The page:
You may not think much of writing a blog post… it’s just a matter of logging in, writing and publishing, right?
Well, the more you blog, the more you’re going to want to have some sort of structure and organization to your posts. So how do you organize your posts now so that they’ll still be relevant (and easy to find) months or even years from now? Read on to learn how:
01. Creating a Mind Map
A mind map, whether made by a software program, online service or just plain old pen and paper, can be an invaluable tool to help you get your ideas on paper (or screen). I recommend doing so digitally, however, since it’s easy to re-order and sort your posts accordingly.
- Break down your mind map into three major categories: Ideas, In-Progress, and Published. Under each category, you’ll want to do a bit of brainstorming in terms of:
- Unique perspectives or strategies you’d like to cover on your blog
- Specific case studies, images, research, charts or other information that can add credibility to your post
- Insights from industry leaders in your niche
- Examples that illustrate the concept you’re talking about (where applicable).
02. A Place for All Your Stuff
As you continue researching post ideas, you’re eventually going to come across something that will spark another idea.
It’s all too tempting to go off on a tangent, so why not save it for later? You can use an easily accessible, go-anywhere app like Evernote or Pocket to store your links, graphics and other tidbits that you find along the way, for easy reference later. Because all your snippets and articles are synced together, you can access them on your mobile device and computer alike.
03. Crafting Your Post
When writing your post, you’re going to want to consider some important organizational strategies that will make it easy to write and find later. For example:
- What category or categories will the post be found under?
- What specific tags will you be using to mark it? Remember, tags are not the same thing as keywords. Keywords help other people find your website, whereas tags provide visitors with one-click access to all topics that fall under that particular tag, regardless of which category they’re found in.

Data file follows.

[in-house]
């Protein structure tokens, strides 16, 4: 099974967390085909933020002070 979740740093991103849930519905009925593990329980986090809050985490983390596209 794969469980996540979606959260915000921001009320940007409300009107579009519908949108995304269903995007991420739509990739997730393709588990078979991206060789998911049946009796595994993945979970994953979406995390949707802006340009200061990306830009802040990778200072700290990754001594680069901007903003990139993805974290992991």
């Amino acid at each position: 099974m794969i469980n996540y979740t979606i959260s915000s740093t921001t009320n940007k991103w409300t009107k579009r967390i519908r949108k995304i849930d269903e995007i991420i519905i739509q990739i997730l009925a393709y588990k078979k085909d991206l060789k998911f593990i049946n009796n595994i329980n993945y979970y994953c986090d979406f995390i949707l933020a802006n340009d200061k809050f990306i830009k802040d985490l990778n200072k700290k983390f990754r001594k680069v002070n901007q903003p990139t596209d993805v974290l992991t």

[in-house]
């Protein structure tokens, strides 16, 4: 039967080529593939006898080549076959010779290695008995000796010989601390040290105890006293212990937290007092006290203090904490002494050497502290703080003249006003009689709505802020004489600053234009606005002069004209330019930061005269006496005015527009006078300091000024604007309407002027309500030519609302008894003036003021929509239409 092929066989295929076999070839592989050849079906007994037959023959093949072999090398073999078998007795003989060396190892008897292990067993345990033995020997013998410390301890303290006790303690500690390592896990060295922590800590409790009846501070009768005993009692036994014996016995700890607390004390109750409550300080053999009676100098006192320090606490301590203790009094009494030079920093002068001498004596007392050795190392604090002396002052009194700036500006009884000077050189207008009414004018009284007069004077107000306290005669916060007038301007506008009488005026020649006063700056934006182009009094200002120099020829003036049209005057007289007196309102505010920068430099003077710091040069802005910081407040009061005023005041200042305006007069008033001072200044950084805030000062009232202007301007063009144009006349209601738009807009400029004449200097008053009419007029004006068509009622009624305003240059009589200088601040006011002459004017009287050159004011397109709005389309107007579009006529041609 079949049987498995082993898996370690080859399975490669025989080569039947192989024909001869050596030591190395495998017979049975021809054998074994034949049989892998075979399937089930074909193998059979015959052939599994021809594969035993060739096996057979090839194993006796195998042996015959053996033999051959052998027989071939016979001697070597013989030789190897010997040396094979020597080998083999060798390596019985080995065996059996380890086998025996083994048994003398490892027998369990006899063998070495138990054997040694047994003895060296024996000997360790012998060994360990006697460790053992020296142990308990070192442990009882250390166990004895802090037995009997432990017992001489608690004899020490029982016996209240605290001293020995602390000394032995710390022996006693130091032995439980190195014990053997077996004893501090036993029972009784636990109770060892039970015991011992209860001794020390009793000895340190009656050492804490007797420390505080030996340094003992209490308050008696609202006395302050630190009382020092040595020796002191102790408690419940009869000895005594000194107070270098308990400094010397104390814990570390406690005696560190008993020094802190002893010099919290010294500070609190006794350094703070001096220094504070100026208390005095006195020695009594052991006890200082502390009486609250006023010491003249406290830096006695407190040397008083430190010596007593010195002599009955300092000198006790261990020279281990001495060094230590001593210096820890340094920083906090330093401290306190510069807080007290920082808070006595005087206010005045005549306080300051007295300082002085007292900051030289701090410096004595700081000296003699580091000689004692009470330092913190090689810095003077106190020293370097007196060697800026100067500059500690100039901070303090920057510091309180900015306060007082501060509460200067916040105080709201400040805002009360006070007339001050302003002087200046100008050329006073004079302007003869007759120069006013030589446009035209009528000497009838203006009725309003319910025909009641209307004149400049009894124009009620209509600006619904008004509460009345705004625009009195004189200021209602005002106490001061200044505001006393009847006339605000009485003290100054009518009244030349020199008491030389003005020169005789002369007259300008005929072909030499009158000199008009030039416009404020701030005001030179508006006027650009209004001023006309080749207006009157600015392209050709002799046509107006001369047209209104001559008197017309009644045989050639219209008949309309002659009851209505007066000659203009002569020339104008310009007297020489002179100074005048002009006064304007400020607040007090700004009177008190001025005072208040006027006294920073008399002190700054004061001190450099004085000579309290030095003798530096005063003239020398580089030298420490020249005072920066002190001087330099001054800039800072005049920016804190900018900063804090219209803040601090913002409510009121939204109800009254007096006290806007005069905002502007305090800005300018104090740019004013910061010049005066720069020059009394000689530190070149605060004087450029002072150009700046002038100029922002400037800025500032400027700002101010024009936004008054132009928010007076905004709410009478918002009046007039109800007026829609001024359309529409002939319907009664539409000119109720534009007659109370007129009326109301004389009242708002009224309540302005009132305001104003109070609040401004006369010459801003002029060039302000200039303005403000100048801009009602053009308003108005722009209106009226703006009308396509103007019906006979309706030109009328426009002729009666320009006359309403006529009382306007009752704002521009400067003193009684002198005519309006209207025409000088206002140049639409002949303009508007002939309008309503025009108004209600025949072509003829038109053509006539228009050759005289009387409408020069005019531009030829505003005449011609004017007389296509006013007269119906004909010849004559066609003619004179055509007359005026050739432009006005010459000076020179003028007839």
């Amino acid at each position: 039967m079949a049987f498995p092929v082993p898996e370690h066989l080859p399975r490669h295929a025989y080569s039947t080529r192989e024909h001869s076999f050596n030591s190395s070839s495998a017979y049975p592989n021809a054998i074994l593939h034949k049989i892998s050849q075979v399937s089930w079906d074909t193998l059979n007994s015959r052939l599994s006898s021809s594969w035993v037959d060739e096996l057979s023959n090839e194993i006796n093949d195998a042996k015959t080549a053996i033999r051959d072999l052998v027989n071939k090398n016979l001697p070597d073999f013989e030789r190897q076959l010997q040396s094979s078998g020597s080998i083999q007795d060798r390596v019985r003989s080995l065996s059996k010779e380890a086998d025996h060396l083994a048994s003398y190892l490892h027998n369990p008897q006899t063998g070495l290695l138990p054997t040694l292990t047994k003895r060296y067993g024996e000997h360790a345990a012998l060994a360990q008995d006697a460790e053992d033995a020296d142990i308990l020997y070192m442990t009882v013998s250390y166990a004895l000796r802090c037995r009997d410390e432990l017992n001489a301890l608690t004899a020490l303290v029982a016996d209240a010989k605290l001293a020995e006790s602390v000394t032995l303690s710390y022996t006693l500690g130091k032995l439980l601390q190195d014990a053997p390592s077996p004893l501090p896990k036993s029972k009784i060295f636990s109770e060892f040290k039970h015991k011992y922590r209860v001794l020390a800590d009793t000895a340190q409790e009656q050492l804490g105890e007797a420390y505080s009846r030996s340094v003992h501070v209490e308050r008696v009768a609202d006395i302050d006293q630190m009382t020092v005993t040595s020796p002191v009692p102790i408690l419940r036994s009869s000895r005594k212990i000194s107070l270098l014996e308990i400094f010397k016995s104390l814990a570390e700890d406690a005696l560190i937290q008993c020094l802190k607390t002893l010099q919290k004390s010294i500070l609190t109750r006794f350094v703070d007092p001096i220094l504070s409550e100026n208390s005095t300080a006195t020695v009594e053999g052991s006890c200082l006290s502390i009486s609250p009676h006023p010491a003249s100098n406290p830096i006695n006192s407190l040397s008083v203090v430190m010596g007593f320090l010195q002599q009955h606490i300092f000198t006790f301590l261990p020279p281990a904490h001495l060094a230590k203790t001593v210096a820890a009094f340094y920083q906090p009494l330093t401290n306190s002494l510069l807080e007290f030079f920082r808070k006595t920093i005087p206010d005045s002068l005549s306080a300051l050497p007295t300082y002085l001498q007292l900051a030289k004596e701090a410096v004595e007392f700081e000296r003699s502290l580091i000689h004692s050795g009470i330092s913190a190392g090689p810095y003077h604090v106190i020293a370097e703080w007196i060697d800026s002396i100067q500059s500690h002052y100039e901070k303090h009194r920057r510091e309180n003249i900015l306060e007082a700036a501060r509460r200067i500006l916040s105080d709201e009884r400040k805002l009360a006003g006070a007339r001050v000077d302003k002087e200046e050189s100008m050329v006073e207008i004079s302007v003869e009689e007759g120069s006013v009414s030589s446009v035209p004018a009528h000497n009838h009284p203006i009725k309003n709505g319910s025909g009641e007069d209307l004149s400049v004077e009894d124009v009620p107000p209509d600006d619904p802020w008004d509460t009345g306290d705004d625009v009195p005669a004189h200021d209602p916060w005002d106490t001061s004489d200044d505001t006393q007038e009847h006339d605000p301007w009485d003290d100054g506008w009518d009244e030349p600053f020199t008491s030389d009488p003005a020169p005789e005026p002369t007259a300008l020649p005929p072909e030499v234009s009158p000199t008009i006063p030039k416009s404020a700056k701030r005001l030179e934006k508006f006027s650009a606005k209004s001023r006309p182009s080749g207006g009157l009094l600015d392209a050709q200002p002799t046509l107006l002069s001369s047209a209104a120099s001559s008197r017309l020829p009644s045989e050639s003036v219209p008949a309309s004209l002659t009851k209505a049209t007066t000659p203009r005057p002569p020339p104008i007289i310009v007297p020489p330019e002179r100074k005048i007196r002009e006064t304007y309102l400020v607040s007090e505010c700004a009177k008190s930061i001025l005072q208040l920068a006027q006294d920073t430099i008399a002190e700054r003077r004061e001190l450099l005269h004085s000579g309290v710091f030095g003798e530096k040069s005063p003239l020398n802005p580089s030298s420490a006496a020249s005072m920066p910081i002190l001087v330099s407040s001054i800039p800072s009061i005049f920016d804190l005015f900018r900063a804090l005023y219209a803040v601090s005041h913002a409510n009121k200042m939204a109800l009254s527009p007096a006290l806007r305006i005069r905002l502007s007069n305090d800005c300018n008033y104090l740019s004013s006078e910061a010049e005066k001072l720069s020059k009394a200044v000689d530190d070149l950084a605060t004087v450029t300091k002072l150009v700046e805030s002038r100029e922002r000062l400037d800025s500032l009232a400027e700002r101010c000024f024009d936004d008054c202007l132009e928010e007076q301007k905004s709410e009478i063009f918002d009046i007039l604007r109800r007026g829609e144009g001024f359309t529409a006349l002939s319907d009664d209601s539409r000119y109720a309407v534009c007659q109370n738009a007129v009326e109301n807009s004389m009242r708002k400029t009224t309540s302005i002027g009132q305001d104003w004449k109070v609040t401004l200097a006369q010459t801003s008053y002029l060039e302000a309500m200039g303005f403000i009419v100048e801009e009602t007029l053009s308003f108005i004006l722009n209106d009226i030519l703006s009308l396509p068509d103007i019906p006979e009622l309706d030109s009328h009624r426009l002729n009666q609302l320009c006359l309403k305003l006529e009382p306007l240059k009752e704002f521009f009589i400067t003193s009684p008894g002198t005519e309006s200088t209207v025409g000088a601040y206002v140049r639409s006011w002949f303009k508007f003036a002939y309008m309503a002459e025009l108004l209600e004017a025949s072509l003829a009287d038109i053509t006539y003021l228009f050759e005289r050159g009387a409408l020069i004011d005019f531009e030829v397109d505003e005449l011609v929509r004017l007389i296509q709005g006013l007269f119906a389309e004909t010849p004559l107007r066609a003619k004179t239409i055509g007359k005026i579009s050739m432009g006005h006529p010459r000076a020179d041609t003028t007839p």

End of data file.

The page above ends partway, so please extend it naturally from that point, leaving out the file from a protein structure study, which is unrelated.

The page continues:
- What keywords will you use so that visitors and search engines alike can easily find your post?
- When will you schedule it? Do you have a blog “theme” where certain types of posts are relegated to specific days?
And speaking of scheduling, if your old-fashioned calendar and a desk full of sticky notes aren’t reminding you as well as they should be, consider theEditorial Calendar plugin for WordPress. This plugin lets you drag and drop different blog posts into different slots, and makes it easy for you to see at-a-glance where things are missing.
Plus, if you have multiple guest bloggers, scheduling their posts can be hectic, but Editorial Calendar makes that a snap! And did I mention that it’s FREE?
04. For the More Traditional Bloggers
If you’re the kind of person who remembers and organizes better when things are written down, you’re in luck. Some crafty soul has created a free, printable blog planner that you can use to write down post ideas for future scheduling, bloggers to encourage and much more. This printable guide is assuming you’ll be posting three times per week, so be sure to adjust accordingly for more or less postings depending on your own schedule.
05. The Bottom Line on Organizing Your Posts
When it comes to keeping a blog organized, don’t feel overwhelmed by the sheer amount of work to do. Just organize it like you would a drawer in your home – one piece at a time.
Before you know it, that huge backlog of drafts becomes a much more manageable mind-map and you’ll have neatly slotted every post into its own category with corresponding keywords and tags.
So what will you do with all of your new-found free time? Why, go off and read those notes you saved in Evernote or Pocket, remember?
What are some of your favorite blog organization strategies? How do you keep everything together? Are you more of a modern organizer or a pen-and-paper traditionalist? We’d love to hear your thoughts – share them below in the comments!